Iveson’s research demonstrates that adaptive storytelling can foster critical thinking in visitors, making the new information more accessible to them. This type of storytelling “can incorporate a visitor’s perspective and introduce them to new, and can enable history museums to be a place of active engagement and conversation,” she said.
For Naz Ertugrul’s thesis, the student designed a traveling exhibition, Flow, focusing on female motorsport racers and their future in the sport. The project takes its name from the focused mental state first identified by psychologist Mihaly Csikszentmihalyi. In Ertugrul’s thesis, flow becomes a connecting medium for designed experiences from smartphone technology applications to motorsport racing.
“Flow, the exhibition, investigates the activities that are a part of motorsport racing that trigger flow state, as well as activities that impact the mind, the body, and the soul for a wholesome immersive experience,” Ertugrul said.
The exhibition identifies seven intensities, or levels, of experiencing flow and translates them into seven unique multi-sensorial activities for audiences to experience. The exhibit takes aesthetic inspiration from racing iconography and engages the visitor’s mobile device to guide them through the journey.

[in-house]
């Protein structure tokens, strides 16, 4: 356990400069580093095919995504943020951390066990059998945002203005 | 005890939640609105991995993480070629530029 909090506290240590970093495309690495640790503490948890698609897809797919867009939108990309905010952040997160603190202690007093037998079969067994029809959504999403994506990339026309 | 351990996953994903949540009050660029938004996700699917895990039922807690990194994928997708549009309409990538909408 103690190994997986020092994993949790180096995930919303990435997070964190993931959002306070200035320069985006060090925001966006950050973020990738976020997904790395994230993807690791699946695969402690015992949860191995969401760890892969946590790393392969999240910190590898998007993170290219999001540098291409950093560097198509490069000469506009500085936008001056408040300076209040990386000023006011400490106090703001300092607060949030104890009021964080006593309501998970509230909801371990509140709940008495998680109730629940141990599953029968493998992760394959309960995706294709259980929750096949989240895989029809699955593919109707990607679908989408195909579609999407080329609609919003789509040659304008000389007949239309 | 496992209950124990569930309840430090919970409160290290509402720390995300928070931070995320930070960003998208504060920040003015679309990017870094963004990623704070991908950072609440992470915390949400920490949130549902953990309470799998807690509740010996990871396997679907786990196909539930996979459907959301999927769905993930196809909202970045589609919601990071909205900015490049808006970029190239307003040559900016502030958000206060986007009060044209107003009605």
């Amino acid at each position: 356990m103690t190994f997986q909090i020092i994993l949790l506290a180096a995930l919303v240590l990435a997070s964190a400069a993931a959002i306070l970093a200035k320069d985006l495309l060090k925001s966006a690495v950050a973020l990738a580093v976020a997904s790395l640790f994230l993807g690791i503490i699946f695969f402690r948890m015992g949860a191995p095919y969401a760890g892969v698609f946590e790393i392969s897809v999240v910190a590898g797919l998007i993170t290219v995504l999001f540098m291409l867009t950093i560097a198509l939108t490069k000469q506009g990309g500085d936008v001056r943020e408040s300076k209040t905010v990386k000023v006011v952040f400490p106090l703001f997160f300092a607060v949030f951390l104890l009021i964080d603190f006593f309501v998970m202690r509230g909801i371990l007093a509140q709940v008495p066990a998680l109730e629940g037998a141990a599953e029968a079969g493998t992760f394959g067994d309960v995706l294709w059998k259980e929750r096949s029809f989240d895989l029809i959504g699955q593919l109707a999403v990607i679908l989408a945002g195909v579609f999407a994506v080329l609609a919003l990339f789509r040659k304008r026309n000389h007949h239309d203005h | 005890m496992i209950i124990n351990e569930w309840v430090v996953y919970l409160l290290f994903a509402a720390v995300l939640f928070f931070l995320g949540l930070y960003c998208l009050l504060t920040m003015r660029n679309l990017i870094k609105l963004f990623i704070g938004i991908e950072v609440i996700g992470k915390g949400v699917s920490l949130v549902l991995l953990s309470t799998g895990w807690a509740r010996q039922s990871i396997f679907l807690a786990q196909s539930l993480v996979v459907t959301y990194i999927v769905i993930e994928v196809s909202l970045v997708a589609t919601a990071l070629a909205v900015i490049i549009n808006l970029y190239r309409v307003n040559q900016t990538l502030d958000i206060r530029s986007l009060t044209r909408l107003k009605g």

From a steering wheel to a magnifying mirror glass, “the mobile device and its customized applications become an essential guide in activating the designed setting and enhancing the levels of audience immersion,” Ertugrul said.
Bhawika Mishra’s thesis, “Connected,” explores the influence of social media on society, individuals’ daily lives and day-to-day decisions.
Using a combination of a physical space and digital technology, “Connected” allows visitors to understand social connections and find new ways of connecting in the physical world.
“Social media practices and tools serve as an extension of man’s innate desire to connect in the hybrid space where humans’ online and offline practices intertwine,” Mishra said.
The exhibit homes in on one aspect of social media—the hashtag—and explores it through the lenses of popular culture, human emotions and different demographic groups’ experiences. “Connected” tells the story of the hashtag’s birth on Twitter and its exponential growth to other social platforms, the social and political movements it has helped start, its use in brand and marketing campaigns, and its effects on conversation styles.
The physical structure housing the exhibition consists of large typographically stylized letters spelling the word “connected” that extend into a series of arches, creating a structure that, like social media itself, can reveal and hide the visitor at turns. The exhibition experience uses the subject as a medium to allow them to reflect on the ways they use hashtags and their impact on virtual as well as physical space.
“The framework is guided by how users engage in social media,” Mishra said. “This framework, further applied to exhibition design, can lead to the creation of spaces that allow people to become conscious of their actions online as well as offline.”